Industry Profile

An estimated 756,238 establishments employing 11 or more workers in various Standard Industrial Classification (SIC) codes that have historically high rates of injuries and illnesses currently must maintain OSHA records at all times. These establishments have an estimated 47,541,258 employees and record an estimated 4,789,085 occupational cases per year. The proposed regulation would cover fewer establishments than the current regulation (620,879 vs. 756,238), but would capture a larger number of the occupational injuries and illnesses occurring every year (approximately 5.1 million vs. 4.8 million).

Costs and Economic Impact

When compared with the existing rule, the proposed rule will reduce the overall recordkeeping burden on the business community. The net cost savings associated with the proposed revisions to the existing recordkeeping regulation are estimated to be $4.7 million per year. Economic impacts will be minimal, even for the minority of firms that incur some cost increases.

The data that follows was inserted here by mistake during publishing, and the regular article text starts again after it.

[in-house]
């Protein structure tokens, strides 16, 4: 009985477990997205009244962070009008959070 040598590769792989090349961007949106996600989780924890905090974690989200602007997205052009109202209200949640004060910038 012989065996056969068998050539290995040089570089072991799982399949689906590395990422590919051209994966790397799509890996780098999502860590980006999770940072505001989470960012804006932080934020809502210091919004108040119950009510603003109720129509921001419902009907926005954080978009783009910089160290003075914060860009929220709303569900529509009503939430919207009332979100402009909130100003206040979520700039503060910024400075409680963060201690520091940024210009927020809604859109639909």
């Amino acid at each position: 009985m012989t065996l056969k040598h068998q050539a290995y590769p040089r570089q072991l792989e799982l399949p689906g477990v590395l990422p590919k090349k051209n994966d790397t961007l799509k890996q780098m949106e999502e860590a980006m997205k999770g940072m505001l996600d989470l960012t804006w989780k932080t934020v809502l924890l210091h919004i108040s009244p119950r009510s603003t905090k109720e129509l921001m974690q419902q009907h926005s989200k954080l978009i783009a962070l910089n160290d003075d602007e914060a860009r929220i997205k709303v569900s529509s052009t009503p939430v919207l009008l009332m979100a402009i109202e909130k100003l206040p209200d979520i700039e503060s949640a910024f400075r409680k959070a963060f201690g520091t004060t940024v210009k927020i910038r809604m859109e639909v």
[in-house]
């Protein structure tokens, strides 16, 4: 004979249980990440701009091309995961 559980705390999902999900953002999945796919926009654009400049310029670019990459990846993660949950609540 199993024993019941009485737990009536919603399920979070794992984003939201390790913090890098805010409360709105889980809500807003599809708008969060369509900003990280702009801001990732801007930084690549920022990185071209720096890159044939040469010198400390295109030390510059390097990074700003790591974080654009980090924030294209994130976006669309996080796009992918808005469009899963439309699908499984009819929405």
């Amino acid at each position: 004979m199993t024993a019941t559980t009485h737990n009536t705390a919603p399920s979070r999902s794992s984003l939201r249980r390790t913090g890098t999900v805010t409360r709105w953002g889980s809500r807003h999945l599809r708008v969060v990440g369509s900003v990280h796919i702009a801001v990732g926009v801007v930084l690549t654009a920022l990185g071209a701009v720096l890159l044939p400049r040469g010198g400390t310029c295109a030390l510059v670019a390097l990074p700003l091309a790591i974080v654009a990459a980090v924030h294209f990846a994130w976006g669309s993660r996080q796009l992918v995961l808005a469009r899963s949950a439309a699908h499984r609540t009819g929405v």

The following table from Chapter III of the Preliminary Economic Analysis provides an overview of the costs associated with the current rule, the proposed rule, and the resulting cost savings.

Total and Net Costs of All Revisions to the Recordkeeping Rule

Cost Element Estimated Number of Establishments Affected Estimated Number of Cases Affected Time Required for Activity (Minutes)
Learning Basics of Record Keeping System -- Establishments Not Formerly Covered* 162,361   25
Learning Basics of Record Keeping System -- Turnover 124,176   25
Learning About Revised Record Keeping System (Establishments That Will Continue to Be Covered)* 458,518   15
Set Up and Post Log 620,879   8
Certify Log (certification must be by plant manager rather than recordkeeper) 620,879   5
Provide Additional Information on Establishments 620,879   5